In the Spring of 2023, we hosted Courageous Conversations, a 10-session online webinar series that used a combination of media literacy lessons and deep listening strategies to mobilize a coalition of diverse stakeholders, including young people, parents and grandparents, educators and librarians, and people in faith communities, veterans’ groups, and other community members. In sessions that are part informational and part conversational, participants learned how to recognize and resist harmful propaganda, conspiracy theories, and disinformation that may take the form of memes, news, activism, websites, videos, and social media posts. Participants came from across Rhode Island, the USA, and internationally.

By combining media literacy education with facilitated small-group dialogue and discussion, we helped people build the cognitive, social, and affective skills necessary to navigate their media environments. After only six months, the fully online, synchronous, and highly interactive small group discussion program has already reached more than 865 people. From a preliminary investigation of people who participated in the program, we found that participants gained knowledge about how to prevent violent extremism, increased their ability to critically analyze media messages, and applied active empathic listening strategies in their own lives for conflict reduction (Courageous RI, 2023).

While media literacy education is often conceptualized within the context of a program for children and teens (Bulger & Davison, 2018), it has considerable practical utility for adults, who also benefit from structured, social opportunities to critically analyze media messages using active listening, dialogue, and discussion. As people develop their critical thinking about media and self-expression through dialogue and discussion, they gain respect for diverse perspectives. They become more aware of harmful propaganda, conspiracy theories, and disinformation.

True resilience, which can be defined as tolerance, active listening, emotional self-regulation, intellectual curiosity, and humility may emerge from media literacy education that meets the needs of adults in our communities. Media literacy discussion programs for adults may be a productive approach to peacebuilding as a societal enterprise, helping people refresh their senses about the local practice of genuinely democratic self-governance.

References

Amit, S., & Kafy, A. A. (2022). A systematic literature review on preventing violent extremism. Journal of Adolescence.

Bell, M. C. (2017). Police reform and the dismantling of legal estrangement. The Yale Law Journal, 2054-2150.

Bergengruen, V. (2022, November 4). The United States of political violence. Time. https://time.com/6227754/political-violence-us-states-midterms-2022/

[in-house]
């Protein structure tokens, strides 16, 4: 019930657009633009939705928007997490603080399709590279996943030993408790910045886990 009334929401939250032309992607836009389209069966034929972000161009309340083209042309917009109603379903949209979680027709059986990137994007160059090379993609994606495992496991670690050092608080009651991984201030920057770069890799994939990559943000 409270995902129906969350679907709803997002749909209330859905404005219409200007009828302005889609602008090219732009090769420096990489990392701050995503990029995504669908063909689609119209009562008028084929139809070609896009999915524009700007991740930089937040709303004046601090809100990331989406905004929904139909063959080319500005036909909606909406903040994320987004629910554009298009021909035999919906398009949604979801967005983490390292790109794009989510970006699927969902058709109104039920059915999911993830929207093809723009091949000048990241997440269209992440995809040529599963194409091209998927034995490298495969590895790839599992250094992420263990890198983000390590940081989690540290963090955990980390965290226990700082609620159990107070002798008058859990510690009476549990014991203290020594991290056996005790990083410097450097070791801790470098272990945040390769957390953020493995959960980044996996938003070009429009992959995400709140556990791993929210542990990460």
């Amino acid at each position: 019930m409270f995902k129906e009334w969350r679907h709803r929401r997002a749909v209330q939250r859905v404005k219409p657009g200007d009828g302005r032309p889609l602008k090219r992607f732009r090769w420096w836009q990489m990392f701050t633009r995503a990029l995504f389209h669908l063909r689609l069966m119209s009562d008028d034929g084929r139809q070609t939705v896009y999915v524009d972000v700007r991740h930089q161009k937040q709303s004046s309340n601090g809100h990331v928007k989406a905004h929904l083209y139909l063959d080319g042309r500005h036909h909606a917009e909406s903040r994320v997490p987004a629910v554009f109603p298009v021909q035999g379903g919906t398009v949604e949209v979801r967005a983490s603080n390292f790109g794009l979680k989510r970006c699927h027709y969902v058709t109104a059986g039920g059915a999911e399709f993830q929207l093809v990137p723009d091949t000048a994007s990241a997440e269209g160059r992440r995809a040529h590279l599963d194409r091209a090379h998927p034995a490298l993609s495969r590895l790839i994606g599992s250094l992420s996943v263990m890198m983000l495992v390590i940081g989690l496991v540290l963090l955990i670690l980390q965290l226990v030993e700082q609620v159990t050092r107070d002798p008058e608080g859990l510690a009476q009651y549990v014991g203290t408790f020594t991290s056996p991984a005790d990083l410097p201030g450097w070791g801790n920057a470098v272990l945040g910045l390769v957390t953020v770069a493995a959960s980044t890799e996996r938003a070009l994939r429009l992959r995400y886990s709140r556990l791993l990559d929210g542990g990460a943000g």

Bulger, M., & Davison, P. (2018). The promises, challenges, and futures of media literacy. Journal of Media Literacy Education, 10(1), 1-21.

Celuch M., Oksanen A., Räsänen P., Costello M., Blaya C., Zych, I, Llorent, VJ, Reichelmann, A., & Hawdon J. (2022). Factors associated with online hate acceptance: A cross-national six-country study among young adults. International Journal of Environmental Research and Public Health 19(1): 534. https://doi.org/10.3390/ijerph19010534 

Courageous RI (2023). About. https://courageousri.com

Dalafave, R. E., & Viscusi, W. K. (2023). The locus of dread for mass shooting risks: Distinguishing alarmist risk beliefs from risk preferences. Journal of Risk and Uncertainty, 66(2), 109-139.

Druckman, J. N., & Levendusky, M. S. (2019). What do we measure when we measure affective polarization?. Public Opinion Quarterly, 83(1), 114-122.

Hangartner, D., Gennaro, G., Alasiri, S., Bahrich, N., Bornhoft, A., Boucher, J., … & Donnay, K. (2021). Empathy-based counterspeech can reduce racist hate speech in a social media field experiment. Proceedings of the National Academy of Sciences, 118(50), e2116310118.

Hawdon, J., Costello, M., Barrett-Fox, R., & Bernatzky, C. (2019). The perpetuation of online hate: a criminological analysis of factors associated with participating in an online attack. Journal of Hate Studies, 15(1), 157-181.

Hellmüller, L., Hase, V., & Lindner, P. (2022). Terrorist organizations in the news: A computational approach to measure media attention toward terrorism. Mass Communication and Society, 25(1), 134-157.

Hobbs, R. (2020). Mind over media: Propaganda education for a digital age. W.W. Norton.

Huguet, A., Kavanagh, J., Baker, G. and Blumenthal, M. (2019). Exploring Media Literacy Education as a Tool for Mitigating Truth Decay. Santa Monica, CA: RAND Corporation. https://www.rand.org/pubs/research_reports/RR3050.html .

Martin, M., Bojicic-Dzelilovic, V., & Benraïs, L. (2018). Introductory article: Mind the gaps. A Whole-of-Society approach to peacebuilding and conflict prevention. Peacebuilding6(3), 171-182.

National Association for Media Literacy Education (2023). Core Principles of Media Literacy Education. https://namle.net/resources/core-principles/

Patel, F. & Koushik, M. (2017). Countering Violent Extremism. Washington DC: Brennan Center for Justice.

Ripley, A. (2021). High conflict: Why we get trapped and how we get out. Simon and Schuster.

Renee Hobbs is Professor of Communication Studies at the  Harrington School of Communication and Media at the University of Rhode Island. She is Founder and Director of the Media Education Lab, whose mission is to improve the quality of media literacy education through research and community service. She is also the founding co-editor of the Journal for Media Literacy Education, an open-access peer reviewed journal that advances scholarship in the field.